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Things To Do This Week: 19 July – 25 July

The last of MIF’ings, Mud Morganfield and the end of the world

Written by . Published on July 19th 2013.


Things To Do This Week: 19 July – 25 July
 

Film: The World’s End, Cornerhouse, Opens Friday 19 July

What could possibly go wrong? Five mates reuniting in their hometown of Newton Haven, a painfully normal market-town down in the Home Counties, to complete a fabled pub crawl of their youth. 12 pubs, 12 pints, finishing at The World’s End boozer. Easy. Well, all until the lads find out a horde of killer robots from another galaxy has taken over the town. It’s just like an episode of Last of the Summer Wine.

This is the third part in the Simon Pegg and Nick Frost’s so-called ‘Cornetto trilogy’ (Shaun of the Dead and Hot Fuzz – they buy Cornettos in each film. Simple as that.), and a fair few critics reckon it’s the best one yet. If it’s better than Shaun then it should be a belter.

Tickets available here.

Blues: Beer'n'Blues Weekend featuring Mud Morganfield, Band on the Wall, Friday 19 July, 7.30pm

Opening this hugely popular Blues event will be Mud Morganfield, the eldest son of Blues legend and ‘Father of the Chicago Blues’, McKinley ‘Muddy Waters’ Morganfield. The Blues runs in this family like Gin runs in a Mississippi Mule. Muddy Waters had the Blues, Mud Morganfield has the Blues, his son Mud Pie will probably have the Blues, as will his son, Muddle.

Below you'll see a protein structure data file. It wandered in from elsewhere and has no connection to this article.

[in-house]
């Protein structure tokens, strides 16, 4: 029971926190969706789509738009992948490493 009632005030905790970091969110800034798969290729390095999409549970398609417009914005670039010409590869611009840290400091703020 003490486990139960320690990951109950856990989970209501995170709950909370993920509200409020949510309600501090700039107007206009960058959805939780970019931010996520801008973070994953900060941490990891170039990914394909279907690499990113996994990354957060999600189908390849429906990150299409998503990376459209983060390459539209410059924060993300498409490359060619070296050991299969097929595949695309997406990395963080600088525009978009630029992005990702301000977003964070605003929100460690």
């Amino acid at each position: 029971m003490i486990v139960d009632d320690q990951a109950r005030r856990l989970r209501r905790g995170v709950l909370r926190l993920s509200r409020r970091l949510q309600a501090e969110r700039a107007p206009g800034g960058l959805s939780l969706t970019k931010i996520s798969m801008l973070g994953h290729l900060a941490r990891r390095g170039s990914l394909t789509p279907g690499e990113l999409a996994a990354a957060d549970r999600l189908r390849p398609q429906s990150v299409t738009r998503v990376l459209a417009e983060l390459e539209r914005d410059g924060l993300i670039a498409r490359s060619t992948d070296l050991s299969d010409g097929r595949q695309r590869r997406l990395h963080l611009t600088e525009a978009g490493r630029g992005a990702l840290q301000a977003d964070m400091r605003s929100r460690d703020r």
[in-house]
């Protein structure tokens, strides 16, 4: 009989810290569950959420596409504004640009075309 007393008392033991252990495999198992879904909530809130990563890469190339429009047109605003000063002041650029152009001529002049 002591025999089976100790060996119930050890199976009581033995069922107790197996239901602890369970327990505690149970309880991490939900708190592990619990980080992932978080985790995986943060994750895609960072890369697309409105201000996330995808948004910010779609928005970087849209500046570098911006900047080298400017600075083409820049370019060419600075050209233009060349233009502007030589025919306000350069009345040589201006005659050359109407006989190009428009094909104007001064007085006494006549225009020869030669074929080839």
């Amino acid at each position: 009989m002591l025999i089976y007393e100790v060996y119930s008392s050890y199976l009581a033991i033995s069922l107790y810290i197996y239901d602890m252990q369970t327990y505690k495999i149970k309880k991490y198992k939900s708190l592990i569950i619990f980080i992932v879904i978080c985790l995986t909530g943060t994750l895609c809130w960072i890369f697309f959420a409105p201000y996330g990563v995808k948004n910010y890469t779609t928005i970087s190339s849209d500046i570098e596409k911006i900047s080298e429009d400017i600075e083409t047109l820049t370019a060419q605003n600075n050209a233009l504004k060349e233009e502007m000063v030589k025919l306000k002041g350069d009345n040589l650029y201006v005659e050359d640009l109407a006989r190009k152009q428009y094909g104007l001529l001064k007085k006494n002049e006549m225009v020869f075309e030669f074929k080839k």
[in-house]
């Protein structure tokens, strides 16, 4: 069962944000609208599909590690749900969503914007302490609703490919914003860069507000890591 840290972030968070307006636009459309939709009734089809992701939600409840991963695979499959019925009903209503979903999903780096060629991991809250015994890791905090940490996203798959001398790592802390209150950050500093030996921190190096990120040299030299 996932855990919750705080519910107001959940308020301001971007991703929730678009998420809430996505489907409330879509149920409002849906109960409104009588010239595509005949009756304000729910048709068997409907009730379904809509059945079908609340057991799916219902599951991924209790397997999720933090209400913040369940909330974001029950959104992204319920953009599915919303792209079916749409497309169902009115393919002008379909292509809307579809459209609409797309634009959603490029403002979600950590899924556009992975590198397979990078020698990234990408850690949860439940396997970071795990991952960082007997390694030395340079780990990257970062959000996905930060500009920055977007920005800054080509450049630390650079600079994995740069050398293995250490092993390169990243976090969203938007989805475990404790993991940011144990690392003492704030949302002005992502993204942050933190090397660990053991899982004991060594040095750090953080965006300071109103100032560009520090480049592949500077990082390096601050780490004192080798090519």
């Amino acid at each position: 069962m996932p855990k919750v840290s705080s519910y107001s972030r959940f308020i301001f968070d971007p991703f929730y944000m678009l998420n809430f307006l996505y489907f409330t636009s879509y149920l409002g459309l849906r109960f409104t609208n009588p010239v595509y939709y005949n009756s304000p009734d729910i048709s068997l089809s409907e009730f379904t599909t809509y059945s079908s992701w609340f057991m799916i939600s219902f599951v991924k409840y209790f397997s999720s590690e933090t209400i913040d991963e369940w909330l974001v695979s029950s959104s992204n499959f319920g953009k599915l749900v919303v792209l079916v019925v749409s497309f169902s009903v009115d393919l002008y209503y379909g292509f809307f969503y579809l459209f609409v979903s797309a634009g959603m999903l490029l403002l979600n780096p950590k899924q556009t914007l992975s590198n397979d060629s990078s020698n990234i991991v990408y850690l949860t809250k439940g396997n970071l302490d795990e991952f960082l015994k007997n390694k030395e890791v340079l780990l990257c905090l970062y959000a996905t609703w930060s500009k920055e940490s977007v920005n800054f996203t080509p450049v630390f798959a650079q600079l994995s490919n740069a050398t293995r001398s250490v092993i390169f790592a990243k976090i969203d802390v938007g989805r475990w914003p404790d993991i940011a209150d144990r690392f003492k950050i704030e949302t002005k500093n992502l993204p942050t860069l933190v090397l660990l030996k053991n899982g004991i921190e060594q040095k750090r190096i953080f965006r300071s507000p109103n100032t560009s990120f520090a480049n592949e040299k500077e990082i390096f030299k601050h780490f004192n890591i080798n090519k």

But this Beer'n'Blues Weekend isn’t solely about those Mudders. Saturday afternoon sees Ian Parker bring his blend of rock, blues, roots, soul, gospel, and funk to the venue, while Saturday night will see Chantel McGregor perform, ‘one of the most exciting rock/blues guitarists the UK has ever produced.’ While on the final day of the weekend, James Kelly and Rick Warren will perform free live sets in the Picturehouse Café Bar.

There’s also a fair amount of ale to be had. Which is reason alone.

Tickets from £4-£25 (weekend passes). 20% off for CAMRA and Band Pass members.

Mud MorganfieldOk who rubbed chilli on the end of my mic?

Talk: MIF: In Conversation: Dave Haslam with Rob da Bank and Kevin Cummins, Pavilion Theatre, Albert Square, Friday 19 July, 12.30pm

You could say that if you want to hear three blokes talking about Manchester music then you’d just go down to the Dog and Bollock pub and listen to Fat Gary, Tattoo Stan and Bald Rick recall tales of how they once went dandelion picking with Morrissey and did so many disco biscuits at the Hacienda that they ended up in bed with Bez and a Peregrine Falcon.